Planck had previously shown that the Milky Way’s dust emitted microwaves with a blackbody spectrum, just like the CMB. But the dust emission had a temperature of 20 Kelvin, instead of 3 Kelvin. Since the total energy of a blackbody increases as the fourth power of its temperature, the Milky Way’s emission was nearly 2,000 times brighter than the CMB’s emission.
One of Planck’s channels, its frequency band at 353 GHz, was nearly insensitive to anything besides dust; it was a kind of sacrificial channel dedicated not to the cosmological gold we sought, but to the cosmic schmutz that might be obscuring it. We all held out hope that Planck’s 353 GHz channel would be the salvation, quantifying the qualitative PowerPoint slide and allowing an unaltered conclusion. It was going to be a long, hot summer.
With the Planck 353 GHz paper appearance came the beginning of the end of the BICEP2 team’s inflation elation. Although the Planck team was careful to release no data for the Southern Hole, the field where BICEP2 observed—perhaps out of fear we would digitize it—they made a blunt assessment of the potential amount of dust polarization contamination in the Southern Hole, saying it was of “the same magnitude as reported by BICEP2.” This meant dust was as likely a culprit for our B-modes as were inflationary gravitational waves.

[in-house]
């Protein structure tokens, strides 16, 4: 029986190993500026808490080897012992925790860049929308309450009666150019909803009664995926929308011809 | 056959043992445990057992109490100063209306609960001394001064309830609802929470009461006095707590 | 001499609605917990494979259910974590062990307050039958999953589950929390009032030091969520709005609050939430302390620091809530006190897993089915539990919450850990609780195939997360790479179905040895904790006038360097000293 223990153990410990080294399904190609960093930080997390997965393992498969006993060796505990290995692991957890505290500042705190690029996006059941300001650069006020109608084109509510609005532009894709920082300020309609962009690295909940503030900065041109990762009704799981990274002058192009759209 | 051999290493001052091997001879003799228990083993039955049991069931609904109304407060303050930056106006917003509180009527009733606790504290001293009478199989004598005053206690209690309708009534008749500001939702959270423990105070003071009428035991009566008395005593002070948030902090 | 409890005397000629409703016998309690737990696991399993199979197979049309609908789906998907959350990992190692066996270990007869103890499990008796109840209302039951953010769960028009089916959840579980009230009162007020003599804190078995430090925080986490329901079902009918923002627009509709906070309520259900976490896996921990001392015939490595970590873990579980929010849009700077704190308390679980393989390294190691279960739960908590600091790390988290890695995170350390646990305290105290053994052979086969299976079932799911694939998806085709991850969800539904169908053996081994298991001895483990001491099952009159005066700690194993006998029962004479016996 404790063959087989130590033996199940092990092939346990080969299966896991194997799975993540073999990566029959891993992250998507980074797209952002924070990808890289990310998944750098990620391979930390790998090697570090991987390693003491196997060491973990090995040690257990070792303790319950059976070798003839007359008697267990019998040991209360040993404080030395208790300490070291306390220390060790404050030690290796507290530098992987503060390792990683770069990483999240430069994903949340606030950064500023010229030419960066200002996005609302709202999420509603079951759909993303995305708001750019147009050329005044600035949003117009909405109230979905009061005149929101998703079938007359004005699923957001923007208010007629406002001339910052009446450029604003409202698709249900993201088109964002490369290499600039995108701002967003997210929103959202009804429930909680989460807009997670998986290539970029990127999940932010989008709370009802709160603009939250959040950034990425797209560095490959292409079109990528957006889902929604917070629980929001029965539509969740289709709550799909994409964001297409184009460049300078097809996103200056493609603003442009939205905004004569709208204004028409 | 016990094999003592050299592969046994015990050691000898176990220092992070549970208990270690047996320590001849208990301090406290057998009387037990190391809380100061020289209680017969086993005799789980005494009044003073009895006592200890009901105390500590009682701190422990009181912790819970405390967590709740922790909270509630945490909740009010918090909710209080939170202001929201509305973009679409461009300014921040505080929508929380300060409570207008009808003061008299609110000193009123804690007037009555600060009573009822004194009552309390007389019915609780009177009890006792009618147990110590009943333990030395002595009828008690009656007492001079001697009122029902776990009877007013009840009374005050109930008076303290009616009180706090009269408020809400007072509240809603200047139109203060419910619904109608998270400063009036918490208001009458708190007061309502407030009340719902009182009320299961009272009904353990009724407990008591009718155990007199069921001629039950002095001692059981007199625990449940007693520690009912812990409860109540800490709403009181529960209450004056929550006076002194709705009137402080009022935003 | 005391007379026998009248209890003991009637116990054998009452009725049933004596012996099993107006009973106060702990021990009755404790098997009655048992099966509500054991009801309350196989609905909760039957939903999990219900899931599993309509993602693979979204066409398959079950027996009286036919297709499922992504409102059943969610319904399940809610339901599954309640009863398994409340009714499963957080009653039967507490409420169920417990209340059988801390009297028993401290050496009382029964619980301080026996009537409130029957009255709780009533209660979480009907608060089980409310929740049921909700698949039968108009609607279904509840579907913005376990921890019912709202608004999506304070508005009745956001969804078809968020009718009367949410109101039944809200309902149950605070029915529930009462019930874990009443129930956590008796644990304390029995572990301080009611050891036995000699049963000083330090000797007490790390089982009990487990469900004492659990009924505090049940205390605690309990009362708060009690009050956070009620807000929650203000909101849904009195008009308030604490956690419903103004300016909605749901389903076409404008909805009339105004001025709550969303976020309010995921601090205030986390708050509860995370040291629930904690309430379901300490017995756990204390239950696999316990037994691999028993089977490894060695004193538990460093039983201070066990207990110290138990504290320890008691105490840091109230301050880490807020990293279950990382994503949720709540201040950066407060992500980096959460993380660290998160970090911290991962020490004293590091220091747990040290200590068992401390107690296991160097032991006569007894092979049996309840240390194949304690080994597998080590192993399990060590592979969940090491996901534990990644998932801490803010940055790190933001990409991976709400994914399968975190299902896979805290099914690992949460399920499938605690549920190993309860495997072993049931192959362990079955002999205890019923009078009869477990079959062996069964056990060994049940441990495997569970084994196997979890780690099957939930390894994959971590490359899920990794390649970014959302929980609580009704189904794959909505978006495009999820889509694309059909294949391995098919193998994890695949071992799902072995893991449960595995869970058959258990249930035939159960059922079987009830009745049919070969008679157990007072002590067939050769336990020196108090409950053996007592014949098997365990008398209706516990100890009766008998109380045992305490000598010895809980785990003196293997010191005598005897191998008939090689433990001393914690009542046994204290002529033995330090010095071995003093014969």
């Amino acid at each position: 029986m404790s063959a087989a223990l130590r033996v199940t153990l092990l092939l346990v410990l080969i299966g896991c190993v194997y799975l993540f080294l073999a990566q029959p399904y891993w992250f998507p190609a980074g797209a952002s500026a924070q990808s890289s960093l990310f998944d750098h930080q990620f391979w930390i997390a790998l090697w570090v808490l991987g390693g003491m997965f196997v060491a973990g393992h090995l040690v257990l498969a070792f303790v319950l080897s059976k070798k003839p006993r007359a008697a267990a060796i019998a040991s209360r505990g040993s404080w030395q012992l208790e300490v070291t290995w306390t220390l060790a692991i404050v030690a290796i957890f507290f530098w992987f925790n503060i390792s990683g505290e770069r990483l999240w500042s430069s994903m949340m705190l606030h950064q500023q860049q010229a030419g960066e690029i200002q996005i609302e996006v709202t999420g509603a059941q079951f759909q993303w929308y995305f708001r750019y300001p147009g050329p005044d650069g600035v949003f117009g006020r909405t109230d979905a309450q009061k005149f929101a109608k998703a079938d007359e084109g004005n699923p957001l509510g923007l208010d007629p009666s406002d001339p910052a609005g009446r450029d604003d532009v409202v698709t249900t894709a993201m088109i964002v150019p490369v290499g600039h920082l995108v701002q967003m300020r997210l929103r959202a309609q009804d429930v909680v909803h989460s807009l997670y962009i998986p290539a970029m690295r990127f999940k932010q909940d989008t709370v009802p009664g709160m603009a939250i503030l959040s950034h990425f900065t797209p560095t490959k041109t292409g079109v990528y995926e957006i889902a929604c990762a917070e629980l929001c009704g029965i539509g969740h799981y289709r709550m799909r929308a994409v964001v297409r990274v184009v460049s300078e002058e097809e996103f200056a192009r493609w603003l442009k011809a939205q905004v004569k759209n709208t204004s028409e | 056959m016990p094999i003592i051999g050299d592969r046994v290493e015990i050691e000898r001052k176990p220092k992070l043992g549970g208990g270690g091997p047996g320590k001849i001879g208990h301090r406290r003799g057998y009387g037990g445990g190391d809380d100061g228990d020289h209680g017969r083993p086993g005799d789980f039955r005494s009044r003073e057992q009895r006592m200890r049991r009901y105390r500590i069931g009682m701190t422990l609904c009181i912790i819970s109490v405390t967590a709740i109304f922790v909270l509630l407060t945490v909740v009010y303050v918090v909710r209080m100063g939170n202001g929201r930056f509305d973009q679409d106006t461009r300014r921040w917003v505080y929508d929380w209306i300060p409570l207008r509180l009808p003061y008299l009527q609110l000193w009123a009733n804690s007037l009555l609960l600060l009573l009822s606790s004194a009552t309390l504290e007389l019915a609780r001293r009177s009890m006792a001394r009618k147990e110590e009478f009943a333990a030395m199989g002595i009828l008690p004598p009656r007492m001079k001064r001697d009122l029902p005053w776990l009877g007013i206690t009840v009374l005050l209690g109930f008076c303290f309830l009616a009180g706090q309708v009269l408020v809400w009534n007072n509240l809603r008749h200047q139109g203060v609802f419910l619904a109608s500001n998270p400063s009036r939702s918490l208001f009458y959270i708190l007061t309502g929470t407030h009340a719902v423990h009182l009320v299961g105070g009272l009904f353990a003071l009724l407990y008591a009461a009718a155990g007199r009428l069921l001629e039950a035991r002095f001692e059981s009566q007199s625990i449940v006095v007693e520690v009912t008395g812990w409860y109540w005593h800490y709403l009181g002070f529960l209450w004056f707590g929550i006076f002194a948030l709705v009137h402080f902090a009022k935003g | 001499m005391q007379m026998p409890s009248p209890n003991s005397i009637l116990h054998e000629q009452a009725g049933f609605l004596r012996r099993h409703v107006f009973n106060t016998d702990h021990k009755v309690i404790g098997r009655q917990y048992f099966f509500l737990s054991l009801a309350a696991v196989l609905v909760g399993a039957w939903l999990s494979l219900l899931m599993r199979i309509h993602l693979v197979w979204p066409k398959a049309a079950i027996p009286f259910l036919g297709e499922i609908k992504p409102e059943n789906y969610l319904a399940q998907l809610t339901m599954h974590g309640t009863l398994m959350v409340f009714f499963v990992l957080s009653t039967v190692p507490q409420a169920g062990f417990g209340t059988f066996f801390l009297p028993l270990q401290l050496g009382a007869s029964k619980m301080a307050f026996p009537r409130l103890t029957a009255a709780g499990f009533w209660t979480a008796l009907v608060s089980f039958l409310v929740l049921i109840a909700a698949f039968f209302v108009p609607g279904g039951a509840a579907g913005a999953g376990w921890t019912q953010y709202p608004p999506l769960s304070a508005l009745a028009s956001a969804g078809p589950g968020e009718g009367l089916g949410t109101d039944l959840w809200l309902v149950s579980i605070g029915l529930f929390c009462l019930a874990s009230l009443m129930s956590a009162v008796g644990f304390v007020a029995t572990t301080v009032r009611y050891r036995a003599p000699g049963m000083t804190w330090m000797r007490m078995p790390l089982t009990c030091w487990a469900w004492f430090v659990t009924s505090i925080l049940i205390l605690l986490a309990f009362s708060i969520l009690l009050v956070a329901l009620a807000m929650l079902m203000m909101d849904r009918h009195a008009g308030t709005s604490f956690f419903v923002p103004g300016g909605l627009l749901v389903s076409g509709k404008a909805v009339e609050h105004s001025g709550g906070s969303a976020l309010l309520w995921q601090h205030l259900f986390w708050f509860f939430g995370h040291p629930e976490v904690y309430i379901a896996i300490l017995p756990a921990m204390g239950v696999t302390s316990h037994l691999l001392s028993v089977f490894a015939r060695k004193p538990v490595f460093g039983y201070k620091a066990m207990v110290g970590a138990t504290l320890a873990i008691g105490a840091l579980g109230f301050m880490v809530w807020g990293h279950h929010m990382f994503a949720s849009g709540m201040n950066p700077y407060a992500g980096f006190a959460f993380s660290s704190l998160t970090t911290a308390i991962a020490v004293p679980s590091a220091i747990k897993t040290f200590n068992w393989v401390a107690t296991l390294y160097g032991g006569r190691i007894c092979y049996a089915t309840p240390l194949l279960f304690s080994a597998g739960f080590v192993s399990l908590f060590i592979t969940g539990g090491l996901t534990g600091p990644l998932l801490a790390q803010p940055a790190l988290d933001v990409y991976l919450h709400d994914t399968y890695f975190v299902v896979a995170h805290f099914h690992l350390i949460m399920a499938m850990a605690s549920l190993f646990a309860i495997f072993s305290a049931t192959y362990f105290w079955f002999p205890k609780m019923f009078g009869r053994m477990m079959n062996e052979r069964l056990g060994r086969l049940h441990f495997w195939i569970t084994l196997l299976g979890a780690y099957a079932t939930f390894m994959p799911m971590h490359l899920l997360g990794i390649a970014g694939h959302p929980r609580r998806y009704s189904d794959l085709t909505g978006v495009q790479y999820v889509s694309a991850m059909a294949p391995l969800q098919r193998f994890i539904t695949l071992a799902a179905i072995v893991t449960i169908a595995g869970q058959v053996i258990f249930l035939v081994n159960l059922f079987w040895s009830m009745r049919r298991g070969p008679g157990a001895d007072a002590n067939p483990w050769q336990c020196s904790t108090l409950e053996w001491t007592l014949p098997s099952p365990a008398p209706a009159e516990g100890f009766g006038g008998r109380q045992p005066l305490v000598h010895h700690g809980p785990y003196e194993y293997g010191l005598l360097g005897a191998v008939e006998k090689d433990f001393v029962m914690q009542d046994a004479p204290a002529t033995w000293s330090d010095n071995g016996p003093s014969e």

Later, the Planck team produced an image of the Milky Way’s dust polarization, finally including our patch of sky, the Southern Hole. It was mesmerizing; large swaths of sky festooned with azure streamers, whorls of ocher, and swaths of amber garland. Dust was showing off in all its Van Gogh vainglory. “Visible certainty,” Galileo likely would opine, as he had with his Pleiades hypothesis. But this time he’d be devastatingly right. It was over. Eden had sunk to grief. Our Nobel gold couldn’t stay.
BICEP2 turned out to be a very precise dust detector. It also showed the public how science works: You put out a result, and other scientists work to test the result. You put your cards on the table, and leave it all out there for your critics. If and when they attack, you defend until you can defend no longer and the attacks subside. Only then, when both critic and supporter collapse, exhausted, can science be said to be settled.
For the BICEP2 retraction, there was neither press conference nor viral YouTube video. And while Planck, the fearful enemy fighter on our tail, came clean about the amount of dusty B-modes that our galaxy produced, they never did say anything about cosmic B-modes produced by inflation. It was BICEP2’s vision which was clouded: a bit by fear, a bit by greed, and mostly by bits of dust.
Brian Keating is a professor of physics at the University of California, San Diego; a Fellow of the American Physical Society; and the director of the Simons Observatory. He received the 2007 Presidential Early Career Award for Scientists and Engineers for his work on BICEP. Follow him on Twitter @DrBrianKeating
Adapted from Losing the Nobel Prize: A Story of Cosmology, Ambition, and the Perils of Science’s Highest Honor by Brian Keating. Copyright © 2018 by Brian Keating. Used with permission of the publisher, W.W. Norton & Company, Inc. All rights reserved.